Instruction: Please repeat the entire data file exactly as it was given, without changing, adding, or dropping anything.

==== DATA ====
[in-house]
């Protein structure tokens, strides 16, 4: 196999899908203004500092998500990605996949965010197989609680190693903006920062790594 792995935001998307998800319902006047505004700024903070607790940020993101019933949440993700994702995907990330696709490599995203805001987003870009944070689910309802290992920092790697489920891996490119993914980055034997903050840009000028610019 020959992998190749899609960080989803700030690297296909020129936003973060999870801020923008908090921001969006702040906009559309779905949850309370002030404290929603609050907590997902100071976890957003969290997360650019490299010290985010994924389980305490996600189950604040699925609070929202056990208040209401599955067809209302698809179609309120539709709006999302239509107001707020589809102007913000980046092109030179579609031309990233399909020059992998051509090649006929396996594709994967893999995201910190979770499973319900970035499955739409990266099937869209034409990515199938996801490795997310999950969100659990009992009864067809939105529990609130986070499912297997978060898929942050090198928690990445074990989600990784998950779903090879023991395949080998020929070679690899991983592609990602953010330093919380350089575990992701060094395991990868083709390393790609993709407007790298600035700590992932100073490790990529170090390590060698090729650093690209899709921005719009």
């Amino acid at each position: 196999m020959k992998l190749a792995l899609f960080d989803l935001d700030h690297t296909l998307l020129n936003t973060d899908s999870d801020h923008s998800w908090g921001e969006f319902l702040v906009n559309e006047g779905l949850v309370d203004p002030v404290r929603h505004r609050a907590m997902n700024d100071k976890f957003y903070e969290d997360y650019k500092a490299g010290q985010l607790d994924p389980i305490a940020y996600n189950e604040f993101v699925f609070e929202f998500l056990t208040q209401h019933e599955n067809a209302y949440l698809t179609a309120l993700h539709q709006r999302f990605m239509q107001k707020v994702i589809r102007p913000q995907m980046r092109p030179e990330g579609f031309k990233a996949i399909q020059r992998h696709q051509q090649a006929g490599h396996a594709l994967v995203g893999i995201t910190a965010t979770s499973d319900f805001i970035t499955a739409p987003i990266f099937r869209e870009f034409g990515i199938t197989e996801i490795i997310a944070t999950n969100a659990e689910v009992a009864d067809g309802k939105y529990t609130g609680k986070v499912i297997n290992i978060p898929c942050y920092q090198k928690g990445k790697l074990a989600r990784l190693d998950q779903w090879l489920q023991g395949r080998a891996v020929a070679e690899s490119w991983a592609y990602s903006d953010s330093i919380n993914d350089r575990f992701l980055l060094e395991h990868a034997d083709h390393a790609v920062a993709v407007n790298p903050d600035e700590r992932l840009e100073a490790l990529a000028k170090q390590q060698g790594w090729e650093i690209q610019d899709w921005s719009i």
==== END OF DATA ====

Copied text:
[in-house]
């Protein structure tokens, strides 16, 4: 196999899908203004500092998500990605996949965010197989609680190693903006920062790594 792995935001998307998800319902006047505004700024903070607790940020993101019933949440993700994702995907990330696709490599995203805001987003870009944070689910309802290992920092790697489920891996490119993914980055034997903050840009000028610019 020959992998190749899609960080989803700030690297296909020129936003973060999870801020923008908090921001969006702040906009559309779905949850309370002030404290929603609050907590997902100071976890957003969290997360650019490299010290985010994924389980305490996600189950604040699925609070929202056990208040209401599955067809209302698809179609309120539709709006999302239509107001707020589809102007913000980046092109030179579609031309990233399909020059992998051509090649006929396996594709994967893999995201910190979770499973319900970035499955739409990266099937869209034409990515199938996801490795997310999950969100659990009992009864067809939105529990609130986070499912297997978060898929942050090198928690990445074990989600990784998950779903090879023991395949080998020929070679690899991983592609990602953010330093919380350089575990992701060094395991990868083709390393790609993709407007790298600035700590992932100073490790990529170090390590060698090729650093690209899709921005719009």
């Amino acid at each position: 196999m020959k992998l190749a792995l899609f960080d989803l935001d700030h690297t296909l998307l020129n936003t973060d899908s999870d801020h923008s998800w908090g921001e969006f319902l702040v906009n559309e006047g779905l949850v309370d203004p002030v404290r929603h505004r609050a907590m997902n700024d100071k976890f957003y903070e969290d997360y650019k500092a490299g010290q985010l607790d994924p389980i305490a940020y996600n189950e604040f993101v699925f609070e929202f998500l056990t208040q209401h019933e599955n067809a209302y949440l698809t179609a309120l993700h539709q709006r999302f990605m239509q107001k707020v994702i589809r102007p913000q995907m980046r092109p030179e990330g579609f031309k990233a996949i399909q020059r992998h696709q051509q090649a006929g490599h396996a594709l994967v995203g893999i995201t910190a965010t979770s499973d319900f805001i970035t499955a739409p987003i990266f099937r869209e870009f034409g990515i199938t197989e996801i490795i997310a944070t999950n969100a659990e689910v009992a009864d067809g309802k939105y529990t609130g609680k986070v499912i297997n290992i978060p898929c942050y920092q090198k928690g990445k790697l074990a989600r990784l190693d998950q779903w090879l489920q023991g395949r080998a891996v020929a070679e690899s490119w991983a592609y990602s903006d953010s330093i919380n993914d350089r575990f992701l980055l060094e395991h990868a034997d083709h390393a790609v920062a993709v407007n790298p903050d600035e700590r992932l840009e100073a490790l990529a000028k170090q390590q060698g790594w090729e650093i690209q610019d899709w921005s719009i």